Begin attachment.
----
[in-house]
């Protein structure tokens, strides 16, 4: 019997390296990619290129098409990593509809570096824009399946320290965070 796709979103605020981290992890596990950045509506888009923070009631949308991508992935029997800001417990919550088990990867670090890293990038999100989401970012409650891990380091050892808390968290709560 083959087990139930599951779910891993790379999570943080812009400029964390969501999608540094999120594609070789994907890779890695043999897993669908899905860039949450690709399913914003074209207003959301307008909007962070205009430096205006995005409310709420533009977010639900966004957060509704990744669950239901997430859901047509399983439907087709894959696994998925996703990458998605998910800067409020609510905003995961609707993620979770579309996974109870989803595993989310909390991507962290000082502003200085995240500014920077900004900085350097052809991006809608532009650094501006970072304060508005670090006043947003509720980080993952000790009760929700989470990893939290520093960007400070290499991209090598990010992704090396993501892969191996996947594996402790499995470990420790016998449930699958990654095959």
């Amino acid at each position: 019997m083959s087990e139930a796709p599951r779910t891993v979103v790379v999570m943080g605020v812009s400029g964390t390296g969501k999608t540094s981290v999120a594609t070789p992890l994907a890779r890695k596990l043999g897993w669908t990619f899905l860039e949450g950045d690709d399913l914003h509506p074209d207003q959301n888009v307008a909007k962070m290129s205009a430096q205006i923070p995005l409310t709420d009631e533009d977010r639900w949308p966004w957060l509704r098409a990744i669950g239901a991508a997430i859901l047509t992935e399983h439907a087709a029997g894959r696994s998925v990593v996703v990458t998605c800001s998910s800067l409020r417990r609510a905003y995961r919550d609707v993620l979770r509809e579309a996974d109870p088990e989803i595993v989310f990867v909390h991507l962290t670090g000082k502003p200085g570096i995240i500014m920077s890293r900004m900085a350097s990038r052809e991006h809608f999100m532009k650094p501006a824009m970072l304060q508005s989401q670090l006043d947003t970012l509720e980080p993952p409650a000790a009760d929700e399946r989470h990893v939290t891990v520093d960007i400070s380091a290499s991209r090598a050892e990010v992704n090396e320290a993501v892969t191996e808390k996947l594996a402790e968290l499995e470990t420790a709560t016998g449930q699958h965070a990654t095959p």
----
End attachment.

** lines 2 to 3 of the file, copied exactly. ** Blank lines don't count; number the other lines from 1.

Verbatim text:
């Protein structure tokens, strides 16, 4: 019997390296990619290129098409990593509809570096824009399946320290965070 796709979103605020981290992890596990950045509506888009923070009631949308991508992935029997800001417990919550088990990867670090890293990038999100989401970012409650891990380091050892808390968290709560 083959087990139930599951779910891993790379999570943080812009400029964390969501999608540094999120594609070789994907890779890695043999897993669908899905860039949450690709399913914003074209207003959301307008909007962070205009430096205006995005409310709420533009977010639900966004957060509704990744669950239901997430859901047509399983439907087709894959696994998925996703990458998605998910800067409020609510905003995961609707993620979770579309996974109870989803595993989310909390991507962290000082502003200085995240500014920077900004900085350097052809991006809608532009650094501006970072304060508005670090006043947003509720980080993952000790009760929700989470990893939290520093960007400070290499991209090598990010992704090396993501892969191996996947594996402790499995470990420790016998449930699958990654095959």
């Amino acid at each position: 019997m083959s087990e139930a796709p599951r779910t891993v979103v790379v999570m943080g605020v812009s400029g964390t390296g969501k999608t540094s981290v999120a594609t070789p992890l994907a890779r890695k596990l043999g897993w669908t990619f899905l860039e949450g950045d690709d399913l914003h509506p074209d207003q959301n888009v307008a909007k962070m290129s205009a430096q205006i923070p995005l409310t709420d009631e533009d977010r639900w949308p966004w957060l509704r098409a990744i669950g239901a991508a997430i859901l047509t992935e399983h439907a087709a029997g894959r696994s998925v990593v996703v990458t998605c800001s998910s800067l409020r417990r609510a905003y995961r919550d609707v993620l979770r509809e579309a996974d109870p088990e989803i595993v989310f990867v909390h991507l962290t670090g000082k502003p200085g570096i995240i500014m920077s890293r900004m900085a350097s990038r052809e991006h809608f999100m532009k650094p501006a824009m970072l304060q508005s989401q670090l006043d947003t970012l509720e980080p993952p409650a000790a009760d929700e399946r989470h990893v939290t891990v520093d960007i400070s380091a290499s991209r090598a050892e990010v992704n090396e320290a993501v892969t191996e808390k996947l594996a402790e968290l499995e470990t420790a709560t016998g449930q699958h965070a990654t095959p």